Anecdotes of the Deaf Acuteness Of Educated Deaf Mutes
One evening the senior class of girls and boys in a School fo...
The Little Demerarian
A little coloured deaf and dumb girl in Demerara came to M...
Deaf And Dumb Lady's Idea Of Music
A lady who graduated from the Institution at New York some...
Ask A Blessing
A little boy was admitted as a pupil into the Institution for...
The Queen And The Deaf And Dumb
Not far from Osborne House, Isle of Wight, there lives a poor...
Half A Score Deaf Mutes
On Tuesday evening last the Stamford Corn Exchange was crowde...
A Deaf And Dumb Girl's Dream
(WRITTEN BY HERSELF.)
I had a dream on the 26th of January...
William De Courcy
This boy was educated at a Deaf and Dumb School. He was fond ...
A Novel Situation
During the past year a gentleman had occasion to visit a c...
In Derby Police Court
A few years since the Head Master of the Deaf and Dumb Ins...
Sir Walter Scott On The Deaf & Dumb
Sir Walter Scott in his novel "Peveril of the Peak," uses the...
Grace Annable was deaf, dumb, and blind, and although her for...
Causes Of Deaf-mutism
The intermarriage of blood-relations is doubtless one cause. ...
A Dumb Dog
A deaf and dumb lady living in a German city, had, as a co...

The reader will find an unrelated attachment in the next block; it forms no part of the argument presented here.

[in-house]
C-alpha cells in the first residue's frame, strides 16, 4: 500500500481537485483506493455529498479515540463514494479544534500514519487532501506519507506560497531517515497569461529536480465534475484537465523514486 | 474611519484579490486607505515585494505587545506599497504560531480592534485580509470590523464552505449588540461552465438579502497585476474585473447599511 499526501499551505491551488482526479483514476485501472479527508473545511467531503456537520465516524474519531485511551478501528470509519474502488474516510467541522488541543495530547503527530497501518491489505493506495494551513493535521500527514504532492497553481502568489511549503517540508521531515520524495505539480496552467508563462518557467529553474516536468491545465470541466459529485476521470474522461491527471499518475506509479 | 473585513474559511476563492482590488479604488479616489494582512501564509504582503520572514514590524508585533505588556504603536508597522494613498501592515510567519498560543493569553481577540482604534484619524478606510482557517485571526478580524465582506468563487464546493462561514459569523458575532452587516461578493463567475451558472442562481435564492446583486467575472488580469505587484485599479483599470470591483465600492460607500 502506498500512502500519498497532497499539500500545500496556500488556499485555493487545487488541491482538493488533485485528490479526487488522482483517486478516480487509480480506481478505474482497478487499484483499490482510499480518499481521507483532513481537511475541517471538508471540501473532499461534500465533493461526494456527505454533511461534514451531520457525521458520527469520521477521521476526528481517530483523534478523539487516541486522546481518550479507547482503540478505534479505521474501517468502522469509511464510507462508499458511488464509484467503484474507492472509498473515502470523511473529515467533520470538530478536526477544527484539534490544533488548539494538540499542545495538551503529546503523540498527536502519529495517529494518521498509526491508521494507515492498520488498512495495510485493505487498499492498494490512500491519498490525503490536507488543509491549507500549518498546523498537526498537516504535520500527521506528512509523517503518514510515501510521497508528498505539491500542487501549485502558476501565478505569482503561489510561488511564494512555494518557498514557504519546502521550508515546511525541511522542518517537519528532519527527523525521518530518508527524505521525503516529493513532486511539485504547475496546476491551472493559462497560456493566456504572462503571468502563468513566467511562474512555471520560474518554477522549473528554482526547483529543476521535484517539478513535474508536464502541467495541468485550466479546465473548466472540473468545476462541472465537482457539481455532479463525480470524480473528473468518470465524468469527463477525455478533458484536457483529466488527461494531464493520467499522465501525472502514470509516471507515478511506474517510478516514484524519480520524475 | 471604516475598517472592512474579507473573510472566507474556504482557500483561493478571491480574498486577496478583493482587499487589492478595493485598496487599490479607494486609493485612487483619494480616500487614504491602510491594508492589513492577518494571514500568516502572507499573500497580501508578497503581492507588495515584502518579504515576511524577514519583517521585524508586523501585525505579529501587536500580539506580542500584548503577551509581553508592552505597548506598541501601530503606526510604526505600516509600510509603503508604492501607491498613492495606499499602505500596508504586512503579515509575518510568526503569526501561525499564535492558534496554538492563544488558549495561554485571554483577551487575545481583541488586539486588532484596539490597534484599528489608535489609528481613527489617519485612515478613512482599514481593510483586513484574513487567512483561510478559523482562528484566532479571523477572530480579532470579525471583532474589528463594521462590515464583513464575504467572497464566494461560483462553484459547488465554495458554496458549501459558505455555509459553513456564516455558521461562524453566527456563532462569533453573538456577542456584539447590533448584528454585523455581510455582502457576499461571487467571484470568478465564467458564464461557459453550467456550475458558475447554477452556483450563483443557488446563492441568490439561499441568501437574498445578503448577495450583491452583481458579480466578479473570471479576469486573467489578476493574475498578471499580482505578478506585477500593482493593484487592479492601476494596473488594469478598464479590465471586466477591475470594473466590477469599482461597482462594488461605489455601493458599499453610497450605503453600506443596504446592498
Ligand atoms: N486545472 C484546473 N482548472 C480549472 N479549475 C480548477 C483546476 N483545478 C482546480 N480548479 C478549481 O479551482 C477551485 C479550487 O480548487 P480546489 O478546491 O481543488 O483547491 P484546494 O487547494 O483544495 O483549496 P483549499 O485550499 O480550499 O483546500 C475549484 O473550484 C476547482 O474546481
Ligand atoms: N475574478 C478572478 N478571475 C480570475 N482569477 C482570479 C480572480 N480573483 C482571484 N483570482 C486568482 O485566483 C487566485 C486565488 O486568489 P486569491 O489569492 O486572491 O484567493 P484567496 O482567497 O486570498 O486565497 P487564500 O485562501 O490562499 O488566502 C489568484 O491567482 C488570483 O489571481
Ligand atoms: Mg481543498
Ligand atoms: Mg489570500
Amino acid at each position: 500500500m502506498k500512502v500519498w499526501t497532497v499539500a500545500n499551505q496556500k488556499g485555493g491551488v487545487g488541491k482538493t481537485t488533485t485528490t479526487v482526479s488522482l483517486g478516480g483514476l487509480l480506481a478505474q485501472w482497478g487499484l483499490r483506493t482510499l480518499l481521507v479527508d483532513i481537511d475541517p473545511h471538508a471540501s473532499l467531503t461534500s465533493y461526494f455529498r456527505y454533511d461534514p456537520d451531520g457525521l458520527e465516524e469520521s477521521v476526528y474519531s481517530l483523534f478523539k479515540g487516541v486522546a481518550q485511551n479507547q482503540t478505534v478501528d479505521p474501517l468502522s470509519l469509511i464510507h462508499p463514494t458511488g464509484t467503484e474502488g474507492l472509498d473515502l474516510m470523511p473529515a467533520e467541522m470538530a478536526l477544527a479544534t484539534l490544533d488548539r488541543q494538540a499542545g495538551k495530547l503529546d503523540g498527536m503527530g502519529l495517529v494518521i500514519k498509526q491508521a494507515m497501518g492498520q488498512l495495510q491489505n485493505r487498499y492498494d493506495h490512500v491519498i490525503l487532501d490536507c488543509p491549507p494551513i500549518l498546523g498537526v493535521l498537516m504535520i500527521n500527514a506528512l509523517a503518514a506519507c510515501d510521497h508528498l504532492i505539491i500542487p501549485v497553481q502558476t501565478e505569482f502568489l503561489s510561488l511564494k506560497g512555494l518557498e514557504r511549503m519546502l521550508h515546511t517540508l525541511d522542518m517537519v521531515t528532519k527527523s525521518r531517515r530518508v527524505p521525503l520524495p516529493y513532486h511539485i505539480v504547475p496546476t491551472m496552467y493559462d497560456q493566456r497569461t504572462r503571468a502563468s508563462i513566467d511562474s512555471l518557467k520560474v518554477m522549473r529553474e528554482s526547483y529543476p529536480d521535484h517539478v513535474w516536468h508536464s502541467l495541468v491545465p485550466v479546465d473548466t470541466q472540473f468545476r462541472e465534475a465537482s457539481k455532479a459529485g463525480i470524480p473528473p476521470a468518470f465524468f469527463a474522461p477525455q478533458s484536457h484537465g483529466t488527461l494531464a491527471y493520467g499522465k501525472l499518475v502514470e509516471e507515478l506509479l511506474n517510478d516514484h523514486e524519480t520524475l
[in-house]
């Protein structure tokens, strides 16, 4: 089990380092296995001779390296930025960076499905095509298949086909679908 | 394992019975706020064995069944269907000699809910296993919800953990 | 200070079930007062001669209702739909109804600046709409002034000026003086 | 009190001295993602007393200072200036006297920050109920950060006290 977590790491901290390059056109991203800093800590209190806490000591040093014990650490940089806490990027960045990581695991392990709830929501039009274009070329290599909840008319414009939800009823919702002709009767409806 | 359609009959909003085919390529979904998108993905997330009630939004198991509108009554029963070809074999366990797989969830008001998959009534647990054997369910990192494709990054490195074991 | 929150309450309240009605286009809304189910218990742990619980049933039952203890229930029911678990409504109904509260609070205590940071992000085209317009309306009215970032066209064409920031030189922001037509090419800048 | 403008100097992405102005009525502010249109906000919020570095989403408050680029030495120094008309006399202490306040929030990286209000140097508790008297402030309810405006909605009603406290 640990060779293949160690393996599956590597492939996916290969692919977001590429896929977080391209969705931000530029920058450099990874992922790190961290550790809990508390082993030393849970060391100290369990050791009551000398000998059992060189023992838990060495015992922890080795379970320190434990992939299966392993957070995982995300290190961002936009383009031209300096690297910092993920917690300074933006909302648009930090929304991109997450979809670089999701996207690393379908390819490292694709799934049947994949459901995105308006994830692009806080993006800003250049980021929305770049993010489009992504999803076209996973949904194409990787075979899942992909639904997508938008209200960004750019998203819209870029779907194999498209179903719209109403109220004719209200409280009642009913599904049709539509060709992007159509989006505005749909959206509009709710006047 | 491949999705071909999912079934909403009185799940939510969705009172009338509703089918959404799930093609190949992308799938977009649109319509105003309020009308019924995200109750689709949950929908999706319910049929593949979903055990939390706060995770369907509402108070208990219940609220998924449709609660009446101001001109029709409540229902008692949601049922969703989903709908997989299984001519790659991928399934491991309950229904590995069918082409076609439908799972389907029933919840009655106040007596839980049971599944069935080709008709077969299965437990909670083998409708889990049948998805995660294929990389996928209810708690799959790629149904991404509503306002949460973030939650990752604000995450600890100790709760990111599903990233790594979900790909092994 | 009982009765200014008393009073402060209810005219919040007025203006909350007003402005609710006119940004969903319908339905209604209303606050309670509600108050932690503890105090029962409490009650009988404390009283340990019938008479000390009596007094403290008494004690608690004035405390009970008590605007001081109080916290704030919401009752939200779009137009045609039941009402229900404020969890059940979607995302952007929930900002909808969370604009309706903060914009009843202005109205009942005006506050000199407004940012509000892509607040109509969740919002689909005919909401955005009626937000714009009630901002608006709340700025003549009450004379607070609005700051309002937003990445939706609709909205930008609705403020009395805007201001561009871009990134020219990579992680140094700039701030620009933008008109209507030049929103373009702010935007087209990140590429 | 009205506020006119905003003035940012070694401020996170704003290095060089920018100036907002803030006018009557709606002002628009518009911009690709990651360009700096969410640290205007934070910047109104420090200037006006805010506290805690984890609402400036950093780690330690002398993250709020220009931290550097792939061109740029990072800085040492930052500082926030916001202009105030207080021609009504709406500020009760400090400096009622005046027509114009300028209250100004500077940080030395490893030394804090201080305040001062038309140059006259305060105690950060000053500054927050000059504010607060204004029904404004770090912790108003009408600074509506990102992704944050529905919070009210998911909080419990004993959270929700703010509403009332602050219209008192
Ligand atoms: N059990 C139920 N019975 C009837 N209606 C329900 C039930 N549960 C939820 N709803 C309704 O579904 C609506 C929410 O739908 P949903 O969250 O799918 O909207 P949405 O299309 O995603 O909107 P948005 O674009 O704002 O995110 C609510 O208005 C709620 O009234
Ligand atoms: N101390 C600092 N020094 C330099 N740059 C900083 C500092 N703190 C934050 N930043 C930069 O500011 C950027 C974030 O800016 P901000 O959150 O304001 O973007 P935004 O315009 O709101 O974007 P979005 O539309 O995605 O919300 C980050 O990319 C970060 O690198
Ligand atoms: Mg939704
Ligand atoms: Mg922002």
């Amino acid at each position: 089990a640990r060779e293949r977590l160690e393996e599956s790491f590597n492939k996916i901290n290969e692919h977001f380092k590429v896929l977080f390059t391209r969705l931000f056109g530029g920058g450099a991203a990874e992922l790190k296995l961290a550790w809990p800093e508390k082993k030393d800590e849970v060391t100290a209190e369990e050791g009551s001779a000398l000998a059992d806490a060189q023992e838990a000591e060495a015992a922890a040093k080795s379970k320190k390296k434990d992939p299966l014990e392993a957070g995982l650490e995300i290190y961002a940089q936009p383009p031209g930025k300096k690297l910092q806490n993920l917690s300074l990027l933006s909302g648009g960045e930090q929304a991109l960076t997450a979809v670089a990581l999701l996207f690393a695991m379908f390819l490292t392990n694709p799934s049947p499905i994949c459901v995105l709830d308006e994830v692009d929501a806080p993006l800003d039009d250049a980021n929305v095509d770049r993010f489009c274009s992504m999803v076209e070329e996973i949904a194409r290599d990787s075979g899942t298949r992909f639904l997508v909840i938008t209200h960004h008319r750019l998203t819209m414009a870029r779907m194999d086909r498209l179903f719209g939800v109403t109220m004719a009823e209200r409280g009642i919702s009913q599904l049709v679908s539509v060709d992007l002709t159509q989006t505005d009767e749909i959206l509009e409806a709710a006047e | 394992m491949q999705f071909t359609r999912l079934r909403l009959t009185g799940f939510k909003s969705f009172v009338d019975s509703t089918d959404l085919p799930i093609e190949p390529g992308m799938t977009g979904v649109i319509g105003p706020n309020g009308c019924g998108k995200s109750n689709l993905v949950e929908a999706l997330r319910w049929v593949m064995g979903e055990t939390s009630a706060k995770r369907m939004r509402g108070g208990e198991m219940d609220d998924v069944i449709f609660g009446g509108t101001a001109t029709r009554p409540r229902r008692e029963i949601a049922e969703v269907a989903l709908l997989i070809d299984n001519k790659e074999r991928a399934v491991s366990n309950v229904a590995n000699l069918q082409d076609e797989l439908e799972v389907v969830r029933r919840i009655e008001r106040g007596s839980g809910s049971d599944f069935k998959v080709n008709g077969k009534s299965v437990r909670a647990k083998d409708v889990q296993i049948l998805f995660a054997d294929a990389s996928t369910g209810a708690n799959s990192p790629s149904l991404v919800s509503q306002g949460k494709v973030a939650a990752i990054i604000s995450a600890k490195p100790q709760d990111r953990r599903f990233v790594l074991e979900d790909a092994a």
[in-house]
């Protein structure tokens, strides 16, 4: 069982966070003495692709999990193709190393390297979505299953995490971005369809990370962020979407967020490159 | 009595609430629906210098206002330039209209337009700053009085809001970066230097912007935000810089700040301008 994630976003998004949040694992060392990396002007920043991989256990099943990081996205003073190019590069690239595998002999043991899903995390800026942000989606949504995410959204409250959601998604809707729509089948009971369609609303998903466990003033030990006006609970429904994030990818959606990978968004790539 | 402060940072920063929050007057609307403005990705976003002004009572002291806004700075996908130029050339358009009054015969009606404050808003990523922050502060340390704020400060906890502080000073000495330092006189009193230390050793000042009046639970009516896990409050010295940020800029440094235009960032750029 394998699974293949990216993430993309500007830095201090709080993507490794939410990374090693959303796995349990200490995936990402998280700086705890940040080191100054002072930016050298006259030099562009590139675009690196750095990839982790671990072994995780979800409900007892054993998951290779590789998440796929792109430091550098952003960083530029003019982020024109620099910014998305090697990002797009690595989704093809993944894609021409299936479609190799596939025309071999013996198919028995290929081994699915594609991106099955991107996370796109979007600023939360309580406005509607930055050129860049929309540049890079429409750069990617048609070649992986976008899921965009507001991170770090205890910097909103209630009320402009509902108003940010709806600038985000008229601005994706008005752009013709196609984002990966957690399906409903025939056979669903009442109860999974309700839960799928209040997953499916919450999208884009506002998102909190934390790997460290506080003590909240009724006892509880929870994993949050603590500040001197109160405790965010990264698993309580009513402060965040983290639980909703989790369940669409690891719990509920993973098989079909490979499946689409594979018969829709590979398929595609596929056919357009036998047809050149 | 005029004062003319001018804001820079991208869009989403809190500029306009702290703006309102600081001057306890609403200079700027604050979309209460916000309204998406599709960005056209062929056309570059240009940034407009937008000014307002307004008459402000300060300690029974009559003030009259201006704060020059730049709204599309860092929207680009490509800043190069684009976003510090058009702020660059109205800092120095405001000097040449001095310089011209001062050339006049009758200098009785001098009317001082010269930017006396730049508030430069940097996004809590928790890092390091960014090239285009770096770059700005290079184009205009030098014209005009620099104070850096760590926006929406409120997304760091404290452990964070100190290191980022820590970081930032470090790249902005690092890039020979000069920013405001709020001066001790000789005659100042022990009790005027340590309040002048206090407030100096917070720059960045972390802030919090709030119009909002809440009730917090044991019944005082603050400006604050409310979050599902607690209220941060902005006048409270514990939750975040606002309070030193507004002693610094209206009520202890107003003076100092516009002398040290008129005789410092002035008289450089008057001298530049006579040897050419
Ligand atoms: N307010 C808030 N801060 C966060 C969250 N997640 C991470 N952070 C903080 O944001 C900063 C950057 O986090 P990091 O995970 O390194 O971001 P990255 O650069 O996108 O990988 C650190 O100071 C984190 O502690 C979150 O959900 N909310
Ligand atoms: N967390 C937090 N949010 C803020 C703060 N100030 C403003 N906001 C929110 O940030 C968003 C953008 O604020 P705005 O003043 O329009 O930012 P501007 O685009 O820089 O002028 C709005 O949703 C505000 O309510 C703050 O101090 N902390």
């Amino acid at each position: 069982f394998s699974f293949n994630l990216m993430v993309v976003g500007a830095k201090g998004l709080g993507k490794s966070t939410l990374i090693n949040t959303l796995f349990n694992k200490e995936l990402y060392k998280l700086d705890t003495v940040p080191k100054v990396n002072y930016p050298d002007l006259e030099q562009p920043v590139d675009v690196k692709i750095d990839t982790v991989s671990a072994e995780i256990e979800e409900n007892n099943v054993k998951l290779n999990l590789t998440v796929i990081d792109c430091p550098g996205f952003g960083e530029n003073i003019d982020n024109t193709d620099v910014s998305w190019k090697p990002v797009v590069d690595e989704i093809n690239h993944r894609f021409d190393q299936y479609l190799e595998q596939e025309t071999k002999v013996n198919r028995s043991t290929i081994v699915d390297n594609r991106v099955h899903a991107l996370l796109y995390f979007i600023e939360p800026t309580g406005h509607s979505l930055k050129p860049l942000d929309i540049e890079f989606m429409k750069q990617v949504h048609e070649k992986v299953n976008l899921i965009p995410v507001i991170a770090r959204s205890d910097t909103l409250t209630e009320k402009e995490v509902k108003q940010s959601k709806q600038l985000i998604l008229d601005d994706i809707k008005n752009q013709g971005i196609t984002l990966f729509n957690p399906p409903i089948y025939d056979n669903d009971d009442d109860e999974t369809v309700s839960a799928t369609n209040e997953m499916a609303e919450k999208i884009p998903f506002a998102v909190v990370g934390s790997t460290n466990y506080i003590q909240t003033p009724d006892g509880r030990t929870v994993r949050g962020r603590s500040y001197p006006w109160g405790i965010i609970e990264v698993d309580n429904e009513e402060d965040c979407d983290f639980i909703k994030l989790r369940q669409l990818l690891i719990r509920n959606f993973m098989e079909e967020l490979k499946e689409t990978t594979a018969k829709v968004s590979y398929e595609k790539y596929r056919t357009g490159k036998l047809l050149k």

Trades Of The Deaf & Dumb In England And Wales
The following particulars showing the trades of the Deaf and ...
Her Latest And Best
A little girl was admitted to a Deaf and Dumb Institution, an...
(From The Graphic, May, 1874.)
Messrs. Doulton and Co., wh...
Great Swimming Feats
1. Fourteen miles down the river with the rapid ebb tide, fro...
A Deaf And Dumb Man On The Bible
The following remarks on the Bible were written by a deaf and...
Corot And His Pupil
Corot the Artist had a deaf and dumb pupil. The young fellow ...
The Countess Of Orkney
The following curious anecdote is related of Mary, Countess of Orkney.
She was deaf and dumb, and was married in 1753, by signs. She lived with
her husband, who was also her first cousin, at his seat, Rostellan, on
the harbour of Cork. Shortly after the birth of her first child, the
nurse, with considerable astonishment, saw the mother cautiously
approach the cradle in which the infant was sleeping, evidently full of
some deep design. The Countess having perfectly assured herself that the
child really slept, took a large stone, which she had concealed under
her shawl, and to the horror of the nurse--who, like all persons of the
lower order in her country, indeed in most countries, was fully
impressed with an idea of the peculiar cunning and malignity of
"dumbies"--raised it with an intent to fling it down vehemently. Before
the nurse could interpose the Countess had flung the stone--not,
however, as the servant had apprehended at the child, but on the floor,
where of course it made a great noise. The child immediately awoke, and
cried. The Countess, who had looked with maternal eagerness to the
result of her experiment, fell on her knees in a transport of joy. She
had discovered that her child possessed the sense which was wanting in
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